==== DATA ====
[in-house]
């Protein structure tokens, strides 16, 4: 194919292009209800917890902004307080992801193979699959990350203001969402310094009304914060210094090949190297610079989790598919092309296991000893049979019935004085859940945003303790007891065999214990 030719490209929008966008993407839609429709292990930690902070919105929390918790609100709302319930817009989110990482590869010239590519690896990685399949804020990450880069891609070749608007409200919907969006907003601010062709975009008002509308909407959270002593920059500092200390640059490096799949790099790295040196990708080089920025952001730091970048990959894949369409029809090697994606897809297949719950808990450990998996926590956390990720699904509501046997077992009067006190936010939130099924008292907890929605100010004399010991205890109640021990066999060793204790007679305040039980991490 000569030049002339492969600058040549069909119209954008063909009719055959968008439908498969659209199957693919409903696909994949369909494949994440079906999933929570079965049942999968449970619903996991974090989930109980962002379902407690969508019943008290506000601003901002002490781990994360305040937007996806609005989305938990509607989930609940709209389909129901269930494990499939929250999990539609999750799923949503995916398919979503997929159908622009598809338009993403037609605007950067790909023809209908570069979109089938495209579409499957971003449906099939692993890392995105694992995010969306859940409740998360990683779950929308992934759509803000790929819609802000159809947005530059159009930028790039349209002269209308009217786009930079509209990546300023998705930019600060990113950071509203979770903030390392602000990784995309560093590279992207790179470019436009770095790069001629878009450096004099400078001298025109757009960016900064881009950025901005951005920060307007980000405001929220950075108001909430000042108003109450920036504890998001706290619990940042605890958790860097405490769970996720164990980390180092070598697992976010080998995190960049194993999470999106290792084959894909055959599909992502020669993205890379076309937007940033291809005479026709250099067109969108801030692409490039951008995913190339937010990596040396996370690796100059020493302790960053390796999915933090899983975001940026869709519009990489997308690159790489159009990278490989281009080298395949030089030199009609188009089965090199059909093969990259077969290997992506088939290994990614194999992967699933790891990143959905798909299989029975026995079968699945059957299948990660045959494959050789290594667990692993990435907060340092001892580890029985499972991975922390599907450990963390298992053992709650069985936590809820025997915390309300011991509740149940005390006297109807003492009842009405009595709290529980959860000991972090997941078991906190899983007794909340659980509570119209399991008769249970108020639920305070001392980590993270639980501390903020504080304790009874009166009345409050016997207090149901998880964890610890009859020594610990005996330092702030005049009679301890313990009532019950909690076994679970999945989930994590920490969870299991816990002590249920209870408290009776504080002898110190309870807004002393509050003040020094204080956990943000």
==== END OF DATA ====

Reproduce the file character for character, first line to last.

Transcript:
[in-house]
């Protein structure tokens, strides 16, 4: 194919292009209800917890902004307080992801193979699959990350203001969402310094009304914060210094090949190297610079989790598919092309296991000893049979019935004085859940945003303790007891065999214990 030719490209929008966008993407839609429709292990930690902070919105929390918790609100709302319930817009989110990482590869010239590519690896990685399949804020990450880069891609070749608007409200919907969006907003601010062709975009008002509308909407959270002593920059500092200390640059490096799949790099790295040196990708080089920025952001730091970048990959894949369409029809090697994606897809297949719950808990450990998996926590956390990720699904509501046997077992009067006190936010939130099924008292907890929605100010004399010991205890109640021990066999060793204790007679305040039980991490 000569030049002339492969600058040549069909119209954008063909009719055959968008439908498969659209199957693919409903696909994949369909494949994440079906999933929570079965049942999968449970619903996991974090989930109980962002379902407690969508019943008290506000601003901002002490781990994360305040937007996806609005989305938990509607989930609940709209389909129901269930494990499939929250999990539609999750799923949503995916398919979503997929159908622009598809338009993403037609605007950067790909023809209908570069979109089938495209579409499957971003449906099939692993890392995105694992995010969306859940409740998360990683779950929308992934759509803000790929819609802000159809947005530059159009930028790039349209002269209308009217786009930079509209990546300023998705930019600060990113950071509203979770903030390392602000990784995309560093590279992207790179470019436009770095790069001629878009450096004099400078001298025109757009960016900064881009950025901005951005920060307007980000405001929220950075108001909430000042108003109450920036504890998001706290619990940042605890958790860097405490769970996720164990980390180092070598697992976010080998995190960049194993999470999106290792084959894909055959599909992502020669993205890379076309937007940033291809005479026709250099067109969108801030692409490039951008995913190339937010990596040396996370690796100059020493302790960053390796999915933090899983975001940026869709519009990489997308690159790489159009990278490989281009080298395949030089030199009609188009089965090199059909093969990259077969290997992506088939290994990614194999992967699933790891990143959905798909299989029975026995079968699945059957299948990660045959494959050789290594667990692993990435907060340092001892580890029985499972991975922390599907450990963390298992053992709650069985936590809820025997915390309300011991509740149940005390006297109807003492009842009405009595709290529980959860000991972090997941078991906190899983007794909340659980509570119209399991008769249970108020639920305070001392980590993270639980501390903020504080304790009874009166009345409050016997207090149901998880964890610890009859020594610990005996330092702030005049009679301890313990009532019950909690076994679970999945989930994590920490969870299991816990002590249920209870408290009776504080002898110190309870807004002393509050003040020094204080956990943000």